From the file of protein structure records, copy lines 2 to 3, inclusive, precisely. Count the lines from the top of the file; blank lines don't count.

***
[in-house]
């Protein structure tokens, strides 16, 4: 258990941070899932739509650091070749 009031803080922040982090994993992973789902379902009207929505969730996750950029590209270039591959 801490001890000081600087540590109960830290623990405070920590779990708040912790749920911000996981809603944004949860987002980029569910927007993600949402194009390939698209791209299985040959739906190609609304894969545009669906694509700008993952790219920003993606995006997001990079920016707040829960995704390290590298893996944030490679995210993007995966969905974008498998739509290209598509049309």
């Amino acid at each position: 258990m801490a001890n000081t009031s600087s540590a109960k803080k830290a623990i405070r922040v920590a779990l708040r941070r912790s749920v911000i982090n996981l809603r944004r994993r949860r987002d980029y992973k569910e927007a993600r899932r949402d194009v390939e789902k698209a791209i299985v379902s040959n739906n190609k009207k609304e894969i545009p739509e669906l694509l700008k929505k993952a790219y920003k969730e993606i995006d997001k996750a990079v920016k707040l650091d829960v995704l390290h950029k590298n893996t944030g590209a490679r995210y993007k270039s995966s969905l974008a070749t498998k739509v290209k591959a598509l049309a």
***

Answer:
């Protein structure tokens, strides 16, 4: 258990941070899932739509650091070749 009031803080922040982090994993992973789902379902009207929505969730996750950029590209270039591959 801490001890000081600087540590109960830290623990405070920590779990708040912790749920911000996981809603944004949860987002980029569910927007993600949402194009390939698209791209299985040959739906190609609304894969545009669906694509700008993952790219920003993606995006997001990079920016707040829960995704390290590298893996944030490679995210993007995966969905974008498998739509290209598509049309």
């Amino acid at each position: 258990m801490a001890n000081t009031s600087s540590a109960k803080k830290a623990i405070r922040v920590a779990l708040r941070r912790s749920v911000i982090n996981l809603r944004r994993r949860r987002d980029y992973k569910e927007a993600r899932r949402d194009v390939e789902k698209a791209i299985v379902s040959n739906n190609k009207k609304e894969i545009p739509e669906l694509l700008k929505k993952a790219y920003k969730e993606i995006d997001k996750a990079v920016k707040l650091d829960v995704l390290h950029k590298n893996t944030g590209a490679r995210y993007k270039s995966s969905l974008a070749t498998k739509v290209k591959a598509l049309a």